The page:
How do you go about tackling a sequel to a classic piece of literature? What difficulties did you face in writing a story limited by source material?
Well, I started by imagining that these were real people existing in a real and definable world, even though it’s a world laced with magic. The Tempest is pretty murky when it comes to the exact history of its players, and within the play itself their characterizations are fairly uneven. There’s a lot of contradictory reporting and action, from Caliban, from Ariel, and from Prospero himself, and ultimately Prospero controls the action of the play and our experience of the strange scene in which we find ourselves. To me the entire thing has a sleight of hand feel: Prospero is more of a fussy stage manager trying to maintain an illusion than a reliable narrator.
In order to tackle those complications, then, I had to make some strong choices about my reading of the text and how to proceed. It was intimidating, since people naturally have got opinions about Shakespeare, but in a way it was no different from what any director does when they mount this play. I faced the same difficulties they do, except that I gave myself license to expand the world more fully and dig into more complex explanations of why Prospero behaves the way he does, and why the play has such an uneasy feel at its close, why he seems to be asking for some form of forgiveness. Why is he putting on this show? To what end? How does he really see Miranda, who he treats more as a pretty coin to buy what he wants (his dukedom and the alliance with Naples) than as a person? The limited scope of the text actually drove me to be more inventive with the mechanics of his mind than I might have been otherwise, and I found myself discovering things underpinning his unique psychology that became crucial to the story.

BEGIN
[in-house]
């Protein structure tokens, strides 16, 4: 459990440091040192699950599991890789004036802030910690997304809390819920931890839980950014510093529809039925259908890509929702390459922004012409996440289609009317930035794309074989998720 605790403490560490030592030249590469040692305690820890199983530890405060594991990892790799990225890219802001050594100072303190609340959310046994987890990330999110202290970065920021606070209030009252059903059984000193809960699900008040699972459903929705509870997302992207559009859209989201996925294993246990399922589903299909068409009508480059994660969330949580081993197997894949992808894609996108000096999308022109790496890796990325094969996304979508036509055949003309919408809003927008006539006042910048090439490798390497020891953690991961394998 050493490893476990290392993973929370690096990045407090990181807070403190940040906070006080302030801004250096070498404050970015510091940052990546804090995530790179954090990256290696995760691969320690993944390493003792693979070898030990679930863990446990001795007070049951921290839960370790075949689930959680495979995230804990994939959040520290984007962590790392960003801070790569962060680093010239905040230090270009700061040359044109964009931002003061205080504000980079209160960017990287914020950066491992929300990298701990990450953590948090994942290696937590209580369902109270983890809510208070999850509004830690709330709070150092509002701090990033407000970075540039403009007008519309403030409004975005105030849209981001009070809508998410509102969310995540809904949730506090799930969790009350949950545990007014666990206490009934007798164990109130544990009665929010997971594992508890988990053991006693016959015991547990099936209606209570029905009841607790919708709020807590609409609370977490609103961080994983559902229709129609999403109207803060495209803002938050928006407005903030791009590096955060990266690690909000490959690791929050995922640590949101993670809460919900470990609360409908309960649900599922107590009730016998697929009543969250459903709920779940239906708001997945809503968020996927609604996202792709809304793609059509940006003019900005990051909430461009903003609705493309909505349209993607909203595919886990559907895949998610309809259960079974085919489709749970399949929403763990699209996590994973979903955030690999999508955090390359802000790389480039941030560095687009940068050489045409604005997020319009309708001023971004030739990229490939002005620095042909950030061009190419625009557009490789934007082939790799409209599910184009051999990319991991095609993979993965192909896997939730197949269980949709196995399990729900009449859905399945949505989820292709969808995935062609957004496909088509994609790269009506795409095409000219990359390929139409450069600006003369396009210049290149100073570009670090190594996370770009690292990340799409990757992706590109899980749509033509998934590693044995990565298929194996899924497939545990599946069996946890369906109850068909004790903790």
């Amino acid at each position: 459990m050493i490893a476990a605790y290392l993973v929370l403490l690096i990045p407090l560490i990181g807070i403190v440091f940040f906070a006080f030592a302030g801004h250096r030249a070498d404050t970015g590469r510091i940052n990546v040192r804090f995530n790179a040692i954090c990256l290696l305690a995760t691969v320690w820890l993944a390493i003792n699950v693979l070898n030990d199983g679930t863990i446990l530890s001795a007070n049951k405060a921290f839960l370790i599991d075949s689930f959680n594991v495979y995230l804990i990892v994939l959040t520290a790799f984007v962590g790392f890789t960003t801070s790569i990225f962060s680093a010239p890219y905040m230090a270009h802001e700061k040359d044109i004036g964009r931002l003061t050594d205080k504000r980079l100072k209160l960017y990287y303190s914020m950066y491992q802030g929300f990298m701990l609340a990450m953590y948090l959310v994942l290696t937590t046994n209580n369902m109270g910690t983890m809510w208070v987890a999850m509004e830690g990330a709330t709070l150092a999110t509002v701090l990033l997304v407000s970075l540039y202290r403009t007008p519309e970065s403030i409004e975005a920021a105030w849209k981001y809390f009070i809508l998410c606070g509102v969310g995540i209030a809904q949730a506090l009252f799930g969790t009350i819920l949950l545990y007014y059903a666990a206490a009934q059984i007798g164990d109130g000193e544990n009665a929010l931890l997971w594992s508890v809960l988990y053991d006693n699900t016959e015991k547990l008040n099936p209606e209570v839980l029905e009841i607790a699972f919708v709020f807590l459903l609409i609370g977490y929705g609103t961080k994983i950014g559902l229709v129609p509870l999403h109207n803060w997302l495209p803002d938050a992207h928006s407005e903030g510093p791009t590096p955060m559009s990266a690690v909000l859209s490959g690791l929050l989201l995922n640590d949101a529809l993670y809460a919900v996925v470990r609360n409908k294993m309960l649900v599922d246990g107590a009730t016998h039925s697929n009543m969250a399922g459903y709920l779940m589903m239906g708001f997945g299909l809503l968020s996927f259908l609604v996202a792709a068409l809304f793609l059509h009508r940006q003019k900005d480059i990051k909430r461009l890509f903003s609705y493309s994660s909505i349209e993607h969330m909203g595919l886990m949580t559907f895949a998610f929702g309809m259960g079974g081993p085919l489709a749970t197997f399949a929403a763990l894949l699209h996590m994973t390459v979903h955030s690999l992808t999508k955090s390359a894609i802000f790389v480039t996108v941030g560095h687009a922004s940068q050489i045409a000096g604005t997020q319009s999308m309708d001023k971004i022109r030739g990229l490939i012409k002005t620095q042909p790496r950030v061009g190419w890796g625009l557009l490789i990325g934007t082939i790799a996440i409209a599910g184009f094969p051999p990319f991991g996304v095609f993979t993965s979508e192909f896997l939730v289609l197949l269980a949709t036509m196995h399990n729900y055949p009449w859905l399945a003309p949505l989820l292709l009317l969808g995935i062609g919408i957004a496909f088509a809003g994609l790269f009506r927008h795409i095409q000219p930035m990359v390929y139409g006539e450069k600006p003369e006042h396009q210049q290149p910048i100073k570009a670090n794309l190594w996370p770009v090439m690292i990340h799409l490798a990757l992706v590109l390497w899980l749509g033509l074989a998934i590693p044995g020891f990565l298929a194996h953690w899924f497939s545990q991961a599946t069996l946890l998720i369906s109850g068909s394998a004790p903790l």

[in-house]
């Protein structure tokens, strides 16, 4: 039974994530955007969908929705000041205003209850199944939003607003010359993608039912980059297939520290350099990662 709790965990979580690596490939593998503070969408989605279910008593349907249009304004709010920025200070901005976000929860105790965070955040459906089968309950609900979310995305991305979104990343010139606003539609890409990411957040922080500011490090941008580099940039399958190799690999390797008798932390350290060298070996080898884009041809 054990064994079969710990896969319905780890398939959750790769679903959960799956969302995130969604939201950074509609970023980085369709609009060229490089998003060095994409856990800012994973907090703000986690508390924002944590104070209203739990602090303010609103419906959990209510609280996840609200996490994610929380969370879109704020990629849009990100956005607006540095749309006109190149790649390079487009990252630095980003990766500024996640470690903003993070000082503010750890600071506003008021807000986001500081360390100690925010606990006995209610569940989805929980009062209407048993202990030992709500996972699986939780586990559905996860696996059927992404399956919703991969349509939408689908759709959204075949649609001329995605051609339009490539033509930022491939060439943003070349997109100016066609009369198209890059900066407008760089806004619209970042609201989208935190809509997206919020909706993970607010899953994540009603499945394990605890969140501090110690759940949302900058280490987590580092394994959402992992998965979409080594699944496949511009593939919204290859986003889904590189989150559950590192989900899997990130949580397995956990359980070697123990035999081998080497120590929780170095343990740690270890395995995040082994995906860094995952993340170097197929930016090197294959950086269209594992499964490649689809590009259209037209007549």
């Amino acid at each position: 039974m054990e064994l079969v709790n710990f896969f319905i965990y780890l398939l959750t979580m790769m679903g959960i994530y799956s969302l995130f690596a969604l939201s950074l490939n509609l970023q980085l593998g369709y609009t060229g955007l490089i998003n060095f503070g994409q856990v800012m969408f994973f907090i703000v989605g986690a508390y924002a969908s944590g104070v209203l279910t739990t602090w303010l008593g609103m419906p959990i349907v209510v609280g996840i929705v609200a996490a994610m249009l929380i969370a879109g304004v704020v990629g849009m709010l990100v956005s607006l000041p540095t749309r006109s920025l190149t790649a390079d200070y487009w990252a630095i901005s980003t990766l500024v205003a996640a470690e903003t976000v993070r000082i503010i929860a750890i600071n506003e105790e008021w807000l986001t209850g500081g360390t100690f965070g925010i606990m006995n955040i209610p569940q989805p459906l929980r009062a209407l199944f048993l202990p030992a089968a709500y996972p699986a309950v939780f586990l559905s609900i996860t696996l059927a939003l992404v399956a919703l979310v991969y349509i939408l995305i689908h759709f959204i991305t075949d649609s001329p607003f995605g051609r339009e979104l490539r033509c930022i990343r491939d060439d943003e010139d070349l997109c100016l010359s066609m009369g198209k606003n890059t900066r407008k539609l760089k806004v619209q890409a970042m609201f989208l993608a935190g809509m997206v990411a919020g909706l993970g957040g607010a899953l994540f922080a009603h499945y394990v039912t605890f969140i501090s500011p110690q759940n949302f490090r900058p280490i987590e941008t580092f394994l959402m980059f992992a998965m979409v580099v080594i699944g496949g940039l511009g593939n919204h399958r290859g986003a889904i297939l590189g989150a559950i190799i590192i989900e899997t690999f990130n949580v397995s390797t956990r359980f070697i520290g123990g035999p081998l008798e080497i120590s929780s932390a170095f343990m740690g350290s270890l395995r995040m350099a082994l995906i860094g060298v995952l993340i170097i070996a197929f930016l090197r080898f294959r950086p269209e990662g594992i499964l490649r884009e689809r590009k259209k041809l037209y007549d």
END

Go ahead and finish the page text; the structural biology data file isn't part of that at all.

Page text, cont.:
What other classic stories feature side-lined female characters you would like to see given their own stories, motivations, and agency?
Ooh, there are so many. I’d especially love to see characters from outside of what we typically consider the Western canon given their own books, because a lot of English-language literature tends to recycle the same stories again and again, and there are scores of other sources to draw from. One example is Kyz-Zhibek, a legend that’s kind of the Romeo and Juliet of Kazakh folklore. It takes place in a time of dueling steppe clans and features a young woman facing a tragic fate at its center: I’d love to see the story reworked around her perspective.